Hideous Kinky Review

Marrakech, 1972. Twenty-five-year-old Julia (Kate Winslet), estranged from her writer/poet husband, has left what she sees as the dreariness and drabness of London to the colour and exoticism of Morocco. With her are her two daughters, Bea, seven (Bella Riza) and Lucy, five (Carrie Mullan).

Esther Freud (born 1963) is from a distinguished family: her sister is the designer Bella Freud and her father is one of Britain's greatest living artists, Lucian Freud, and she is the great-granddaughter of Sigmund Freud. She began as an actress – she can be seen in alien costume in the Colin Baker Doctor Who serial, Attack of the Cybermen. She and her sister travelled extensively with their mother, Bernadine Crowley, as a child, and these experiences were the inspiration for her first novel, Hideous Kinky, published in 1991. Five novels have followed, and Granta included her in their once-a-decade Best Young British Novelists list in 1993.

Hideous Kinky the novel is notable for its evocation of time and place, and its first-person narration through a five-year-old's eyes. (Written looking back at the experience obviously, not written in five-year-old language.) I read it in the mid 1990s and not again since. It's an overrated novel to my mind (I read it in the , structurally flawed and having what seems a lack of distance from its subject matter. Because something happened in real life does not mean that it has a place in a well-shaped work of fiction, no matter how autobiographical the content. (Her second novel, the third-person Peerless Flats, about student life, has more ironic distance which makes it the best novel of Freud's I've read, though I've only read three.)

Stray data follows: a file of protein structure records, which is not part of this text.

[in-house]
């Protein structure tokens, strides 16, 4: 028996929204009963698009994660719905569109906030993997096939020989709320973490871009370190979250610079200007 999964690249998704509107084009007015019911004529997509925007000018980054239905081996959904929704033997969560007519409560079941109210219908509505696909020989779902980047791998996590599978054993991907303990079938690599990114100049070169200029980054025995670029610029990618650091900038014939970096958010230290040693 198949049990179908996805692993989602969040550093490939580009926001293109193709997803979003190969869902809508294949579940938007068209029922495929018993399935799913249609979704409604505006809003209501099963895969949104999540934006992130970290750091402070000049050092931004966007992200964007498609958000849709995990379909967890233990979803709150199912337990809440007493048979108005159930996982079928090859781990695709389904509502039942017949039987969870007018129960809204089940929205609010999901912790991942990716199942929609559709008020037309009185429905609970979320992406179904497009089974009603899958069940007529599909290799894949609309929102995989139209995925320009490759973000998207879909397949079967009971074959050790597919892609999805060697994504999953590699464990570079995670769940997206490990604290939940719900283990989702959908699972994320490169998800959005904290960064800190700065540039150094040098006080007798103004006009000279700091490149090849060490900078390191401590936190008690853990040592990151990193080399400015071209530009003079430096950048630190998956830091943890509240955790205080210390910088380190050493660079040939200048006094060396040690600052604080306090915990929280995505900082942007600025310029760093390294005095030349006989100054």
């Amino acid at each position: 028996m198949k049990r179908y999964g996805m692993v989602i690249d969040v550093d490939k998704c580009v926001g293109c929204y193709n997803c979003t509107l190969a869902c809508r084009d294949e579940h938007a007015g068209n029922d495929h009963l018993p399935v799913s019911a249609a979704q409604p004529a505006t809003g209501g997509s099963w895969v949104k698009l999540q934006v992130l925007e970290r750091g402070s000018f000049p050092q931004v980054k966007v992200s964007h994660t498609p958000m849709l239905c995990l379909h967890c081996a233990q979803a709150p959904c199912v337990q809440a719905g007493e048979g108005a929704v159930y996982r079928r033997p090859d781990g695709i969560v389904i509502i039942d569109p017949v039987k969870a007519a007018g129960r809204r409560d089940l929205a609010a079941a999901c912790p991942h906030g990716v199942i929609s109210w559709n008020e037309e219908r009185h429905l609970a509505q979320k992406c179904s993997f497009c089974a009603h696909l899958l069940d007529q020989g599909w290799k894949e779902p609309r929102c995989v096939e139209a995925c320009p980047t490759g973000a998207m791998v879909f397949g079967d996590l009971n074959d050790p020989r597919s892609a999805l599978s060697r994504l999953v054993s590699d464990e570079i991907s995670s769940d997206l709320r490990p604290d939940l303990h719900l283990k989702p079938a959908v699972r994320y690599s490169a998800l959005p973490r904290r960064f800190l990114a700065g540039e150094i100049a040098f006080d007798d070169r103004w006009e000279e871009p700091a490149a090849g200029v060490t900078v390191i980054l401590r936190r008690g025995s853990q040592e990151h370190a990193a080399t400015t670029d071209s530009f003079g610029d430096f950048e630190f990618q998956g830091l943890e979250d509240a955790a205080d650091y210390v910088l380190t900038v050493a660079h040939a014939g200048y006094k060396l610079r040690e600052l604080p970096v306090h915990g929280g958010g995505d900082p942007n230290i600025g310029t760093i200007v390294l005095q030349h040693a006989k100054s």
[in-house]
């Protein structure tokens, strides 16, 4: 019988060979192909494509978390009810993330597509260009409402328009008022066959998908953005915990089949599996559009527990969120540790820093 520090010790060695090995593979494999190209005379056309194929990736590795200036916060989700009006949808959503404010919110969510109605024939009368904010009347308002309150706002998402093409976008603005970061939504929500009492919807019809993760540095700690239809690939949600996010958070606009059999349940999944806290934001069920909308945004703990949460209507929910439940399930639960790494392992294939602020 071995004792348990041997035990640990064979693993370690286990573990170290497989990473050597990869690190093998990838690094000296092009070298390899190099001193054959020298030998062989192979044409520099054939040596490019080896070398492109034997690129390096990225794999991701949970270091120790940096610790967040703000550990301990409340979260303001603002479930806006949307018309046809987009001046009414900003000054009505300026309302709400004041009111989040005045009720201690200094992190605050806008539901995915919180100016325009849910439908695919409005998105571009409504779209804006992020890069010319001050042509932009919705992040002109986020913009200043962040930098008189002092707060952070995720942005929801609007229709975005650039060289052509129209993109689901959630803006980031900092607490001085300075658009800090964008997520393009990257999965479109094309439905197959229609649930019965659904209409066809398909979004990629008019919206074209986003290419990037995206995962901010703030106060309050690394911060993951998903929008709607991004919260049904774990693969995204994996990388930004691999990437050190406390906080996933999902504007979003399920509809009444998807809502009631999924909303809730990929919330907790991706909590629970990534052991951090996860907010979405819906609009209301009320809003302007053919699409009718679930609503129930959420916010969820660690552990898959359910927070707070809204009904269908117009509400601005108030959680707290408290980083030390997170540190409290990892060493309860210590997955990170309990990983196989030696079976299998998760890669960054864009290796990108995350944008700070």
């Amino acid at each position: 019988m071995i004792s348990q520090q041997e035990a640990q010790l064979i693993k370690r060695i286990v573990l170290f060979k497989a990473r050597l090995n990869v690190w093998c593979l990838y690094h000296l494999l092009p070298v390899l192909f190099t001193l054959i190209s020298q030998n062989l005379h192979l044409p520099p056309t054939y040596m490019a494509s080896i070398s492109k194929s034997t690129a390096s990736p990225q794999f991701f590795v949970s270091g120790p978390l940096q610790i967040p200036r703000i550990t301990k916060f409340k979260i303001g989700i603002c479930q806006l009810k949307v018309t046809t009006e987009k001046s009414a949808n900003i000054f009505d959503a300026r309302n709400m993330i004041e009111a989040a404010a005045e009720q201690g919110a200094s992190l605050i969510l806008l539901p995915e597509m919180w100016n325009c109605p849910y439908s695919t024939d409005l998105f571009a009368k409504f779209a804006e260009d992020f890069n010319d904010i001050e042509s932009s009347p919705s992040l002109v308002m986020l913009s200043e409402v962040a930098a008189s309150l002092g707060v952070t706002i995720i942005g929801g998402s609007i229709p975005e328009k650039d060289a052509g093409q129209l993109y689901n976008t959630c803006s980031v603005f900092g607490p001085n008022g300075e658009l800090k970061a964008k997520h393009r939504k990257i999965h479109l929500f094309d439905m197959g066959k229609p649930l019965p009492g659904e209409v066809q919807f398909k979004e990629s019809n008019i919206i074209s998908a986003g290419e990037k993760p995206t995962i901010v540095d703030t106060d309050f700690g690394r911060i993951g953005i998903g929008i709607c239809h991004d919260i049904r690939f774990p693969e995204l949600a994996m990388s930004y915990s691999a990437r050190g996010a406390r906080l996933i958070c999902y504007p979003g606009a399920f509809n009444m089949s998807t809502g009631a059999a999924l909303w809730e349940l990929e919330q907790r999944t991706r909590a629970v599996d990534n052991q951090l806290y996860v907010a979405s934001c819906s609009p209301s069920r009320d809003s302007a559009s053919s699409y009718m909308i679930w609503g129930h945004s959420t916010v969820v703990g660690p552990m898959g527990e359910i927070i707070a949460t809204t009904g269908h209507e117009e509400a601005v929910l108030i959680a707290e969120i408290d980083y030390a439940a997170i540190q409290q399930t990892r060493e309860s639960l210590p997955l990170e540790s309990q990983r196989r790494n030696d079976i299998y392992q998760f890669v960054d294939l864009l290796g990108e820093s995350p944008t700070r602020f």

This is a case where film improves on novel: while the story is still episodic and character-led, Billy MacKinnon's screenplay gives it a shape and a forward momentum. Brother Gillies's direction is another asset, giving the film a strong flavour and sense of time and place. (He had spent time in Marrakech himself in 1972, so was more qualified than most to make Hideous Kinky.) The film isn't at all sentimental: while acknowledging Julia's idealism, and her love for her children, it's also clear-eyed on the costs of this adventure and the hardships of their hand-to-mouth existence. Bea in particular finds their situation hard to take, wishing that their life could be normal, and that she should go to a school – with a uniform – like other girls. If your mother is a hippie, then the only way to rebel is to be conservative.

One thing that film can do that book's can't is provide a soundtrack, which here include some well-chosen songs from the time. (“Here Comes the Sun” is Ritchie Havens's cover, the Beatles' original presumably being unlicenseable at the time, and it's not the fault of Jefferson Airplane's “White Rabbit” that it has become the go-to song for anything hippie and druggie and countercultural.) John De Borman's camerawork is another asset.

The film is also anchored by four strong performances. Two child actresses, Bella Riza and Carrie Mullan (the former never acted again, the latter has done), are very well directed. Saîd Taghmaoui, French-born from Moroccan parents, then hot from La Haine, gives strong support as Julia's Moroccan lover Bilal. But this is Kate Winslet's film, taking a character who could easily become a caricature and making her three-dimensional and sympathetic despite her shortcomings. MacKinnon regular Kevin McKidd turns up briefly.